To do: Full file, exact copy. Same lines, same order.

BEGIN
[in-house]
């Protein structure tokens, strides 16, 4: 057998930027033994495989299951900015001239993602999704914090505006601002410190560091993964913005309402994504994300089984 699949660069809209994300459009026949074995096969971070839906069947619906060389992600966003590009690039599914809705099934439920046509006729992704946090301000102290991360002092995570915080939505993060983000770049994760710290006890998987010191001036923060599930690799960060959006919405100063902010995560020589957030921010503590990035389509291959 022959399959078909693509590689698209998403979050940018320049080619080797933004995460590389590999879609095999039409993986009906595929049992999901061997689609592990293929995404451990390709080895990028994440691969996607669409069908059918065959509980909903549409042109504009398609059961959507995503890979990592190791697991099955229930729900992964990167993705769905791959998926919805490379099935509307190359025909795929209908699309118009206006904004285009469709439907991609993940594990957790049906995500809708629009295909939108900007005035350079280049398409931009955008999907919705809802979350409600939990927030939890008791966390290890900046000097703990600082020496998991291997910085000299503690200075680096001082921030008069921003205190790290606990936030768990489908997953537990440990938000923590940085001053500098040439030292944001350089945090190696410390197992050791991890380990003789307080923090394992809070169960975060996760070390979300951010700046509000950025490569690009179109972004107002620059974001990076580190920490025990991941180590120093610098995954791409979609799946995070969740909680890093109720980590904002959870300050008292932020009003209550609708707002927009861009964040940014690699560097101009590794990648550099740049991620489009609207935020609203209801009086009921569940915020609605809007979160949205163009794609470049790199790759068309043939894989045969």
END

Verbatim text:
[in-house]
């Protein structure tokens, strides 16, 4: 057998930027033994495989299951900015001239993602999704914090505006601002410190560091993964913005309402994504994300089984 699949660069809209994300459009026949074995096969971070839906069947619906060389992600966003590009690039599914809705099934439920046509006729992704946090301000102290991360002092995570915080939505993060983000770049994760710290006890998987010191001036923060599930690799960060959006919405100063902010995560020589957030921010503590990035389509291959 022959399959078909693509590689698209998403979050940018320049080619080797933004995460590389590999879609095999039409993986009906595929049992999901061997689609592990293929995404451990390709080895990028994440691969996607669409069908059918065959509980909903549409042109504009398609059961959507995503890979990592190791697991099955229930729900992964990167993705769905791959998926919805490379099935509307190359025909795929209908699309118009206006904004285009469709439907991609993940594990957790049906995500809708629009295909939108900007005035350079280049398409931009955008999907919705809802979350409600939990927030939890008791966390290890900046000097703990600082020496998991291997910085000299503690200075680096001082921030008069921003205190790290606990936030768990489908997953537990440990938000923590940085001053500098040439030292944001350089945090190696410390197992050791991890380990003789307080923090394992809070169960975060996760070390979300951010700046509000950025490569690009179109972004107002620059974001990076580190920490025990991941180590120093610098995954791409979609799946995070969740909680890093109720980590904002959870300050008292932020009003209550609708707002927009861009964040940014690699560097101009590794990648550099740049991620489009609207935020609203209801009086009921569940915020609605809007979160949205163009794609470049790199790759068309043939894989045969």